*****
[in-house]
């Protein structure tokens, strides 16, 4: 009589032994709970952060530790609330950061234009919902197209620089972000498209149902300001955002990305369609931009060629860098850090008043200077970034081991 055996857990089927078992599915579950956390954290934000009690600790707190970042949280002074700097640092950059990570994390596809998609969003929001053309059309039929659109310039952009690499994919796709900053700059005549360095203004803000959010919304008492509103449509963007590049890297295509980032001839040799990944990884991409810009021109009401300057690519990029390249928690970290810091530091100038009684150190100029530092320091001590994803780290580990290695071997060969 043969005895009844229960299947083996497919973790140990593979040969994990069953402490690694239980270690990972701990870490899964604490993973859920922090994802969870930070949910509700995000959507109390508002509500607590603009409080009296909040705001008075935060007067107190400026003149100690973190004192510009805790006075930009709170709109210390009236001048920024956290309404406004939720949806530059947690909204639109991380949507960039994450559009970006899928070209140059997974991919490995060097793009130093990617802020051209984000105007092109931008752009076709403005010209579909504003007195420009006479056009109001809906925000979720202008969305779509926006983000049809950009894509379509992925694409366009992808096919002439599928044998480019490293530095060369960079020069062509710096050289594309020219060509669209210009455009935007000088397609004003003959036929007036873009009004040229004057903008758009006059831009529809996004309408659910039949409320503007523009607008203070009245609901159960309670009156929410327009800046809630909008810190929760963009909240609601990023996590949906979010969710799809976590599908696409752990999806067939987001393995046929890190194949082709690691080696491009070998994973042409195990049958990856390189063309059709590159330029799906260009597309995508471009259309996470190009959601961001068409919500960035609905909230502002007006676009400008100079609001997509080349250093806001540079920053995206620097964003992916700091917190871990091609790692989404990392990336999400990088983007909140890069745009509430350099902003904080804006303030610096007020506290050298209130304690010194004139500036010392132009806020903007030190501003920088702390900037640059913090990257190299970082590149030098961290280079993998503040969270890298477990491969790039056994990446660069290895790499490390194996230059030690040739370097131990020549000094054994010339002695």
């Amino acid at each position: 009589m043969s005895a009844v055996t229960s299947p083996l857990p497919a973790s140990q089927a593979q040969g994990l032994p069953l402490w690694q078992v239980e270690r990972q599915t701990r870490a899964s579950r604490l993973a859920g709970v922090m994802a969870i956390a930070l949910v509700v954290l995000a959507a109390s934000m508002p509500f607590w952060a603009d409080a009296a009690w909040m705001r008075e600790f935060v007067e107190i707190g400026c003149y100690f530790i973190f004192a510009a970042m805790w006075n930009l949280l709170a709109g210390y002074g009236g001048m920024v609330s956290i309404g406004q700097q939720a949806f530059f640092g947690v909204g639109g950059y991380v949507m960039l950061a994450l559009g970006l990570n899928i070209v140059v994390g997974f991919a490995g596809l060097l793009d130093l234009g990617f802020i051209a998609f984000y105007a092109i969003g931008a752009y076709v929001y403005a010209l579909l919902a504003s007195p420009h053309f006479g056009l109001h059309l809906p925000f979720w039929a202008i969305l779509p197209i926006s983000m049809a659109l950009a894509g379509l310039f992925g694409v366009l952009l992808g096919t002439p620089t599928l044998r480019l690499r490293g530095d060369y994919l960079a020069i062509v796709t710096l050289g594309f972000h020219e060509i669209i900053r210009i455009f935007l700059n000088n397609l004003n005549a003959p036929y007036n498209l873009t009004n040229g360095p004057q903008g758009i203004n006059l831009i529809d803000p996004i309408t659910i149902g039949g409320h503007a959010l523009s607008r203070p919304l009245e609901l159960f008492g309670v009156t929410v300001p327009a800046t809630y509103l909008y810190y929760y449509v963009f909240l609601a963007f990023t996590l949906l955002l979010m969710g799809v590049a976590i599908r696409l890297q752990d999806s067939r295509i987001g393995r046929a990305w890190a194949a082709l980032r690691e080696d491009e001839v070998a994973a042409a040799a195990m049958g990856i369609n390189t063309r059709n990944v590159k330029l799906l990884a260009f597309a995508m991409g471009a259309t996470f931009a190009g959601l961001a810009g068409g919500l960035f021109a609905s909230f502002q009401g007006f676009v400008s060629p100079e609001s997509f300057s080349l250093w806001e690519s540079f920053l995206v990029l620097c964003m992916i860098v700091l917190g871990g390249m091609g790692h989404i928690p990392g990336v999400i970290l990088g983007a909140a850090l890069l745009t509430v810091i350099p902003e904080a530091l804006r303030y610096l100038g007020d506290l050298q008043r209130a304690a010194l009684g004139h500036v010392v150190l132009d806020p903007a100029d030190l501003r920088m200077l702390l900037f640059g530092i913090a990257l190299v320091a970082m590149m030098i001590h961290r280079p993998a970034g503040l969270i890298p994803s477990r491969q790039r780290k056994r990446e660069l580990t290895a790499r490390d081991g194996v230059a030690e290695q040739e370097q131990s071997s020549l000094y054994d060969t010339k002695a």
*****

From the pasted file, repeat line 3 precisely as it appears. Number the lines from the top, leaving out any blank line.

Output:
């Amino acid at each position: 009589m043969s005895a009844v055996t229960s299947p083996l857990p497919a973790s140990q089927a593979q040969g994990l032994p069953l402490w690694q078992v239980e270690r990972q599915t701990r870490a899964s579950r604490l993973a859920g709970v922090m994802a969870i956390a930070l949910v509700v954290l995000a959507a109390s934000m508002p509500f607590w952060a603009d409080a009296a009690w909040m705001r008075e600790f935060v007067e107190i707190g400026c003149y100690f530790i973190f004192a510009a970042m805790w006075n930009l949280l709170a709109g210390y002074g009236g001048m920024v609330s956290i309404g406004q700097q939720a949806f530059f640092g947690v909204g639109g950059y991380v949507m960039l950061a994450l559009g970006l990570n899928i070209v140059v994390g997974f991919a490995g596809l060097l793009d130093l234009g990617f802020i051209a998609f984000y105007a092109i969003g931008a752009y076709v929001y403005a010209l579909l919902a504003s007195p420009h053309f006479g056009l109001h059309l809906p925000f979720w039929a202008i969305l779509p197209i926006s983000m049809a659109l950009a894509g379509l310039f992925g694409v366009l952009l992808g096919t002439p620089t599928l044998r480019l690499r490293g530095d060369y994919l960079a020069i062509v796709t710096l050289g594309f972000h020219e060509i669209i900053r210009i455009f935007l700059n000088n397609l004003n005549a003959p036929y007036n498209l873009t009004n040229g360095p004057q903008g758009i203004n006059l831009i529809d803000p996004i309408t659910i149902g039949g409320h503007a959010l523009s607008r203070p919304l009245e609901l159960f008492g309670v009156t929410v300001p327009a800046t809630y509103l909008y810190y929760y449509v963009f909240l609601a963007f990023t996590l949906l955002l979010m969710g799809v590049a976590i599908r696409l890297q752990d999806s067939r295509i987001g393995r046929a990305w890190a194949a082709l980032r690691e080696d491009e001839v070998a994973a042409a040799a195990m049958g990856i369609n390189t063309r059709n990944v590159k330029l799906l990884a260009f597309a995508m991409g471009a259309t996470f931009a190009g959601l961001a810009g068409g919500l960035f021109a609905s909230f502002q009401g007006f676009v400008s060629p100079e609001s997509f300057s080349l250093w806001e690519s540079f920053l995206v990029l620097c964003m992916i860098v700091l917190g871990g390249m091609g790692h989404i928690p990392g990336v999400i970290l990088g983007a909140a850090l890069l745009t509430v810091i350099p902003e904080a530091l804006r303030y610096l100038g007020d506290l050298q008043r209130a304690a010194l009684g004139h500036v010392v150190l132009d806020p903007a100029d030190l501003r920088m200077l702390l900037f640059g530092i913090a990257l190299v320091a970082m590149m030098i001590h961290r280079p993998a970034g503040l969270i890298p994803s477990r491969q790039r780290k056994r990446e660069l580990t290895a790499r490390d081991g194996v230059a030690e290695q040739e370097q131990s071997s020549l000094y054994d060969t010339k002695a």